Who won Christmas? It’s been a funny one. Amid doom-laden reports that it was the worst performance ever on the high street, non-food was the biggest casualty, with grocery retail basically flat. That’s pretty good going given low inflation, the timing (a Wednesday Christmas is always awkward), and the want of a Boris bounce.
Certainly the discounters didn’t run away with it. Lidl once again led the pack, boosted by store openings but also heavy couponing, which tells its own story. And Aldi’s performance, though slightly better than in recent weeks, wasn’t a home run.
If there was a winner it was Ocado – with Kantar figures showing sales up 12.5% – and online grocery in general. Online gains were at the expense of supermarket sales, though, and the big four all saw a decline in sales.
And yet they weren’t as bad as perhaps expected. The pick of the bunch was Sainsbury’s, though its performance was flattered by weak comparatives ((it was down 0.4% in December 2018) compared with Tesco (up 0.6% last Christmas). On the other hand, Asda’s trading over Christmas deteriorated, as evidenced by Kantar’s four-week data.
The only notable casualty of this Christmas, so far, was the exit of John Lewis executive director of ‘brand’ Paula Nickolds – who was due to run both the department stores and the Waitrose supermarkets in a restructure. Some reports say she was forced out. Others say she was disenchanted with the restructure and her new remit. But either way it’s an even bigger hospital pass for new chairman Sharon White . She’s just been made a Dame in the New Year’s Honours, but must be asking herself if she’s joining a Partnership or a pantomime.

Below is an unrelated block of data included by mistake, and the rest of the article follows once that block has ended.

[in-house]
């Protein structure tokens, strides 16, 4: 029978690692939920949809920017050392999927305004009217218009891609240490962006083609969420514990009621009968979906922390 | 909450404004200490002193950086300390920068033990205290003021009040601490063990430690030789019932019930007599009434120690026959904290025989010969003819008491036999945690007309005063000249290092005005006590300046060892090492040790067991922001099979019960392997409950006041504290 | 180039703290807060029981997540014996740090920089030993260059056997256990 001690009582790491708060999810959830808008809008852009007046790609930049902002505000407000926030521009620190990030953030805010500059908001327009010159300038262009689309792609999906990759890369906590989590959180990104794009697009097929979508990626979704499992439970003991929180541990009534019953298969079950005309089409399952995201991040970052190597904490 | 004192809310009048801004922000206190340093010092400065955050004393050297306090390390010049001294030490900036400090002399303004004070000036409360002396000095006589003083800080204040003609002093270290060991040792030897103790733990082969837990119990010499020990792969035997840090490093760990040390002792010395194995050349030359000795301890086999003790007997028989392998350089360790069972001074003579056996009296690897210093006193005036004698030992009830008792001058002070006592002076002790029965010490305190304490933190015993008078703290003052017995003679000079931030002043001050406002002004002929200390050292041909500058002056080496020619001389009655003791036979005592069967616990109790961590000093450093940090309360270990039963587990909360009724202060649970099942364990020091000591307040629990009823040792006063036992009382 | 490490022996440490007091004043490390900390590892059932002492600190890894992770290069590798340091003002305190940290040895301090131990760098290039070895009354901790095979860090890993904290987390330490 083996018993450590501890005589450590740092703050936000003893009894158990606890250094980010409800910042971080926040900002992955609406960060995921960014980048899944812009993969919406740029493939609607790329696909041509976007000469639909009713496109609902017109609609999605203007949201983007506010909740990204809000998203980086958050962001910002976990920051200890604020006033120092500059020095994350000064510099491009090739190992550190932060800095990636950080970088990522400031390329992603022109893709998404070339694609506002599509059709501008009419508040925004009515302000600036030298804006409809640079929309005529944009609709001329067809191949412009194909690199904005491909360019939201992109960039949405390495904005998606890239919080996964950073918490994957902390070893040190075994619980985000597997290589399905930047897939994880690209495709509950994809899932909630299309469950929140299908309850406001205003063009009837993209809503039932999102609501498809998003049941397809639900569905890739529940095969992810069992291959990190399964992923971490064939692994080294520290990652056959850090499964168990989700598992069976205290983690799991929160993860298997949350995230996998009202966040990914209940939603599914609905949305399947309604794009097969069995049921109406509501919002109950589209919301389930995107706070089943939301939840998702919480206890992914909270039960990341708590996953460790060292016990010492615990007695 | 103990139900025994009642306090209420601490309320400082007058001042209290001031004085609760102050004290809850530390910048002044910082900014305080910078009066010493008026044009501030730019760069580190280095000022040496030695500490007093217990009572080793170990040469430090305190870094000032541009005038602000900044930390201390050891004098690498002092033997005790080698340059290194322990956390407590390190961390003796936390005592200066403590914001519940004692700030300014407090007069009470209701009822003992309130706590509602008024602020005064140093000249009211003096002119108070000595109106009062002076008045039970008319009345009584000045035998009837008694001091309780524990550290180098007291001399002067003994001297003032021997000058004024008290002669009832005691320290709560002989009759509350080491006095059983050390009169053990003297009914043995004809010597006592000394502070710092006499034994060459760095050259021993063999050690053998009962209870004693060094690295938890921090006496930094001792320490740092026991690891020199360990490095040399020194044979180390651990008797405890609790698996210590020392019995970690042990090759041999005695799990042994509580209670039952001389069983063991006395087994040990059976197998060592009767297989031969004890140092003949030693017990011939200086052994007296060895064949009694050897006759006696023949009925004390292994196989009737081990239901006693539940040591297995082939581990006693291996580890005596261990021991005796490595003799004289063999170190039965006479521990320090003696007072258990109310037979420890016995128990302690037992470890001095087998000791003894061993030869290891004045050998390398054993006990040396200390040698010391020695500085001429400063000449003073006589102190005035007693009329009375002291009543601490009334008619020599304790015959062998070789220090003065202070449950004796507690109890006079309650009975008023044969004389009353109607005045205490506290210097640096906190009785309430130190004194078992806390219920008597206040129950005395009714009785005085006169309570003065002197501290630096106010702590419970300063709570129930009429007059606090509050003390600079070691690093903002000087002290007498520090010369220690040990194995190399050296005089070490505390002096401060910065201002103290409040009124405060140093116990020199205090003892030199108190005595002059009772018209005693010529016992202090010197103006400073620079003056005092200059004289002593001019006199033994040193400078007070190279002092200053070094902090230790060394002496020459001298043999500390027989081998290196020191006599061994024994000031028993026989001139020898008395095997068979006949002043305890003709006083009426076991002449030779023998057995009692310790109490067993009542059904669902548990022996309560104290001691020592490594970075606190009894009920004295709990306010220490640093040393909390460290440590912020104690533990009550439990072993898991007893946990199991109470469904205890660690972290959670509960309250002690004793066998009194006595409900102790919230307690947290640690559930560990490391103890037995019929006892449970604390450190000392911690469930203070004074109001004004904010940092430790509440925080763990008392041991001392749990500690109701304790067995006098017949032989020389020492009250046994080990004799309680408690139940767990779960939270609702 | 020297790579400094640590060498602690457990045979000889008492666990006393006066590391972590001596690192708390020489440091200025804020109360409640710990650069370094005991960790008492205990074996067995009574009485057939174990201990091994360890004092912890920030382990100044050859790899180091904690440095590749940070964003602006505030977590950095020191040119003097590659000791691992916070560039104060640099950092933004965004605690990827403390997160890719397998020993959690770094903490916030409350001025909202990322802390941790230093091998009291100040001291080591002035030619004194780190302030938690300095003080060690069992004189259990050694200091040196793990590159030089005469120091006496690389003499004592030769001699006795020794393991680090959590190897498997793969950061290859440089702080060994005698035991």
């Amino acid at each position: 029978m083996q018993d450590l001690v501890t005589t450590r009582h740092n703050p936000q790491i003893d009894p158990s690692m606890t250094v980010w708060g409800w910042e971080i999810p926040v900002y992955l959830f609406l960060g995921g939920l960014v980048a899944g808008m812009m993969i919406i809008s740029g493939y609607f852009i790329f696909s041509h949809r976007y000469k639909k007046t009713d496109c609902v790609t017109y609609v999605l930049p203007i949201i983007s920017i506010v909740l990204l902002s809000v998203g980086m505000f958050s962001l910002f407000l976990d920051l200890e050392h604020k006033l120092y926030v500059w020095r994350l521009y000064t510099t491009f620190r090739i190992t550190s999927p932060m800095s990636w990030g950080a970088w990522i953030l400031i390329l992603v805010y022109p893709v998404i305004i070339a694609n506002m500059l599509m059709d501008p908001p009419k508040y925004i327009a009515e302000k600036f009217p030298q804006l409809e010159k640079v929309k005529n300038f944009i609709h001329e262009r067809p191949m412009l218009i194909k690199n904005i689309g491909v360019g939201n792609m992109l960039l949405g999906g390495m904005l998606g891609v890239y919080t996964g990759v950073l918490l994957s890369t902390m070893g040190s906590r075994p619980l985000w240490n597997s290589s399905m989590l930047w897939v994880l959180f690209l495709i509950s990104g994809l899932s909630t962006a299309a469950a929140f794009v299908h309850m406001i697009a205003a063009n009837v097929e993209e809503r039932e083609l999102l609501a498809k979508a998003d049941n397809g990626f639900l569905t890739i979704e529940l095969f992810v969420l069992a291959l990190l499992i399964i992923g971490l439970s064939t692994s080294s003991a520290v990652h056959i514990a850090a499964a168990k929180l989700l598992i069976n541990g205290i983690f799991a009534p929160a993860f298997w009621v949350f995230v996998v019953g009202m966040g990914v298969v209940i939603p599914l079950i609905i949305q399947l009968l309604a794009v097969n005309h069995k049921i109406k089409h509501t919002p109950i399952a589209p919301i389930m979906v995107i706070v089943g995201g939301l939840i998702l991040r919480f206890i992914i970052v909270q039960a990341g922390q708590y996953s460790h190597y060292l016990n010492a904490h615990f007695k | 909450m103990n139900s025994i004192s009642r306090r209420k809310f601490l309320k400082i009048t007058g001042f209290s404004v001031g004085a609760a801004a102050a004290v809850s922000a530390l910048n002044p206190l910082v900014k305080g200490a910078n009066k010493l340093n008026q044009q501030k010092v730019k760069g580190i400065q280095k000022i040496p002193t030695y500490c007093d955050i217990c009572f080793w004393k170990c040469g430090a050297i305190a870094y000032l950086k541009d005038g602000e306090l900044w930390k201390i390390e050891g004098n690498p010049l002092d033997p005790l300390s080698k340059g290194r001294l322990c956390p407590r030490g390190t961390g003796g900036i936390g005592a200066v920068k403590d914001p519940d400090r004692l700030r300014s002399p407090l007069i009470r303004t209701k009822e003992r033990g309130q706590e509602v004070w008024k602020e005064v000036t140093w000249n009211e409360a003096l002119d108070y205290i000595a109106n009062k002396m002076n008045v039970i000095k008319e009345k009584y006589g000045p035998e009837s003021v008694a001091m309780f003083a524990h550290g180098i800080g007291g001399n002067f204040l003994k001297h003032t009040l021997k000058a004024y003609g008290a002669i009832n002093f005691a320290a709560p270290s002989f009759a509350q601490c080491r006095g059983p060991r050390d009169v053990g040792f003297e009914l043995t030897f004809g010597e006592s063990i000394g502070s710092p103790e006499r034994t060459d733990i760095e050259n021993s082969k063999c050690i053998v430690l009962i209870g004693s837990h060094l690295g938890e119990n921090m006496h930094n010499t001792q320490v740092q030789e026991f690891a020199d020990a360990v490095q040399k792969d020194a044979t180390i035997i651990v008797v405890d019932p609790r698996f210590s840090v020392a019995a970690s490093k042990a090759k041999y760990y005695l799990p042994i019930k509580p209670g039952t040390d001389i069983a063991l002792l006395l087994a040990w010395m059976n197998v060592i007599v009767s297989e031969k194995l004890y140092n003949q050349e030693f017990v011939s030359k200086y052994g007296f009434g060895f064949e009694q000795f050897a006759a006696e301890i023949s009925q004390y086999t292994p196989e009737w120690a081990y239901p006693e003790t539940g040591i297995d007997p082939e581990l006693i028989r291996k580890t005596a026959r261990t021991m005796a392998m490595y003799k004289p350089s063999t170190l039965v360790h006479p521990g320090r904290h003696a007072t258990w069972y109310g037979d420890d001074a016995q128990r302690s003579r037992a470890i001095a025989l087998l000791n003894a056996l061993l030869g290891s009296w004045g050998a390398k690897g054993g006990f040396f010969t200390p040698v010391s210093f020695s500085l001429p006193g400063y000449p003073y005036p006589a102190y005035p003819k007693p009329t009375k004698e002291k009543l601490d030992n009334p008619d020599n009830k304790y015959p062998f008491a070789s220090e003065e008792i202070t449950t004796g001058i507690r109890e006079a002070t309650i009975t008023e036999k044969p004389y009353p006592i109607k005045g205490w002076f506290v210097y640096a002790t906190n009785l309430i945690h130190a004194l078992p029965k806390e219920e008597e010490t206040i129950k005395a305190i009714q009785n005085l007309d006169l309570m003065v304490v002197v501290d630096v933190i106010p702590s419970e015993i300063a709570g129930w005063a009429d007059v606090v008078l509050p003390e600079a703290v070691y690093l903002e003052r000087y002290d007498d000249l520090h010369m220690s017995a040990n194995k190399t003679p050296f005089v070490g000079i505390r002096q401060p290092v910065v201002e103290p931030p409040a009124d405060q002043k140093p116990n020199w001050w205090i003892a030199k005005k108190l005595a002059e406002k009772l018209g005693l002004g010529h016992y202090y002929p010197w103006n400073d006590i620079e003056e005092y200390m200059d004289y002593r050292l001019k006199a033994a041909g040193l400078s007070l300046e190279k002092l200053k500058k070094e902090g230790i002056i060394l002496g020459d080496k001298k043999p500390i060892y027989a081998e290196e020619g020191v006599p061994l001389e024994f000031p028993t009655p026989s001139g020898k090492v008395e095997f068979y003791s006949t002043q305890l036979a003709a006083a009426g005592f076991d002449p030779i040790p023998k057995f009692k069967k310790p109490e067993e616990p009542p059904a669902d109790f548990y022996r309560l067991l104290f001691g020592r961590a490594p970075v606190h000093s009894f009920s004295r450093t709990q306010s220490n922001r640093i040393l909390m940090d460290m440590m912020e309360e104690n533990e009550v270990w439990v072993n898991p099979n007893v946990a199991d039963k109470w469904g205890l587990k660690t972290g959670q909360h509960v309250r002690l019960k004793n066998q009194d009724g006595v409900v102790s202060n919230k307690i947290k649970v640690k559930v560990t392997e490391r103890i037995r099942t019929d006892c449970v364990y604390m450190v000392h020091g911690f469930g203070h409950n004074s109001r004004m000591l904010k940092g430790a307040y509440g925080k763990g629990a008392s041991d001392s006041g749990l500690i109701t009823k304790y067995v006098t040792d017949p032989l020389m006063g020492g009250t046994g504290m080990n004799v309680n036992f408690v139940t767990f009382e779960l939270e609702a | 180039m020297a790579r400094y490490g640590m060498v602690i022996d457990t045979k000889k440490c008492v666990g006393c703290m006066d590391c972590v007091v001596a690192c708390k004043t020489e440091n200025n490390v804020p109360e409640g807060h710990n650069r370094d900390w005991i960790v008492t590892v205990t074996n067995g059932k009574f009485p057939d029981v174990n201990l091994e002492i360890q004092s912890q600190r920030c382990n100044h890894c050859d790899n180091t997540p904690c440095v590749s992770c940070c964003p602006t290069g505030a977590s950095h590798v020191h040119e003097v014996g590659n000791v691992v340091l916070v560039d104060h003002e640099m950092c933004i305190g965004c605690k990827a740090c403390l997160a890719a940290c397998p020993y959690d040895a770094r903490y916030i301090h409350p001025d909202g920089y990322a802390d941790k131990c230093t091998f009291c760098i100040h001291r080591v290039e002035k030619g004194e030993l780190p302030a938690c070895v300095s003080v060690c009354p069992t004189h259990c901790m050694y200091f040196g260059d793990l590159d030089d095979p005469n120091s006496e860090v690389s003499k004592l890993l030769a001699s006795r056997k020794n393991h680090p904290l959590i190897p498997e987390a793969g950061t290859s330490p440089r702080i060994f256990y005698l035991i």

As well as different phasing, these Christmas figures are but a snapshot of sales performance – as the maxim goes, sales is vanity and profit sanity. And as well as vouchering and discounting, managing both costs and surpluses will have been crucial in determining who won Christmas.
So while higher than expected waste levels somewhat took the shine off the continued food sales recovery at M&S, it’s that all-important guidance that counts. And though Morrisons sales fell 2.3%, not only was that better than feared, just as important was the reassurance from CEO David Potts that profits were on track.